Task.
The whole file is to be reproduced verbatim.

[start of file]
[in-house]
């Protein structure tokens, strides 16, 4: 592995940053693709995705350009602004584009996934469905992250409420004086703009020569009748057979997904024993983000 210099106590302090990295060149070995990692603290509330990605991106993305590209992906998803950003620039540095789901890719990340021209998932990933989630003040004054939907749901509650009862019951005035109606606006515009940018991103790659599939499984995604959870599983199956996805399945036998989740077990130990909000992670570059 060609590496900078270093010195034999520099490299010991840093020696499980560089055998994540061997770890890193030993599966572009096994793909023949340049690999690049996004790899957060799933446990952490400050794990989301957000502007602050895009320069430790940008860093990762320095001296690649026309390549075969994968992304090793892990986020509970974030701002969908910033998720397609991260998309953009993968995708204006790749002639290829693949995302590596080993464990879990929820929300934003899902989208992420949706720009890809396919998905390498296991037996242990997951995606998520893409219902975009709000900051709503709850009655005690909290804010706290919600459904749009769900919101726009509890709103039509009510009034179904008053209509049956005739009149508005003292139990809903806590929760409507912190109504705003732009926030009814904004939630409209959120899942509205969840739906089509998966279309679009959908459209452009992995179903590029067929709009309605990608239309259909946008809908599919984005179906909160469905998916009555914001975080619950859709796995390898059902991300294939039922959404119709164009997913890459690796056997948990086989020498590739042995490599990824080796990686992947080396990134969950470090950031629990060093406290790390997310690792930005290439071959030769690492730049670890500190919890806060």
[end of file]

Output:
[in-house]
């Protein structure tokens, strides 16, 4: 592995940053693709995705350009602004584009996934469905992250409420004086703009020569009748057979997904024993983000 210099106590302090990295060149070995990692603290509330990605991106993305590209992906998803950003620039540095789901890719990340021209998932990933989630003040004054939907749901509650009862019951005035109606606006515009940018991103790659599939499984995604959870599983199956996805399945036998989740077990130990909000992670570059 060609590496900078270093010195034999520099490299010991840093020696499980560089055998994540061997770890890193030993599966572009096994793909023949340049690999690049996004790899957060799933446990952490400050794990989301957000502007602050895009320069430790940008860093990762320095001296690649026309390549075969994968992304090793892990986020509970974030701002969908910033998720397609991260998309953009993968995708204006790749002639290829693949995302590596080993464990879990929820929300934003899902989208992420949706720009890809396919998905390498296991037996242990997951995606998520893409219902975009709000900051709503709850009655005690909290804010706290919600459904749009769900919101726009509890709103039509009510009034179904008053209509049956005739009149508005003292139990809903806590929760409507912190109504705003732009926030009814904004939630409209959120899942509205969840739906089509998966279309679009959908459209452009992995179903590029067929709009309605990608239309259909946008809908599919984005179906909160469905998916009555914001975080619950859709796995390898059902991300294939039922959404119709164009997913890459690796056997948990086989020498590739042995490599990824080796990686992947080396990134969950470090950031629990060093406290790390997310690792930005290439071959030769690492730049670890500190919890806060």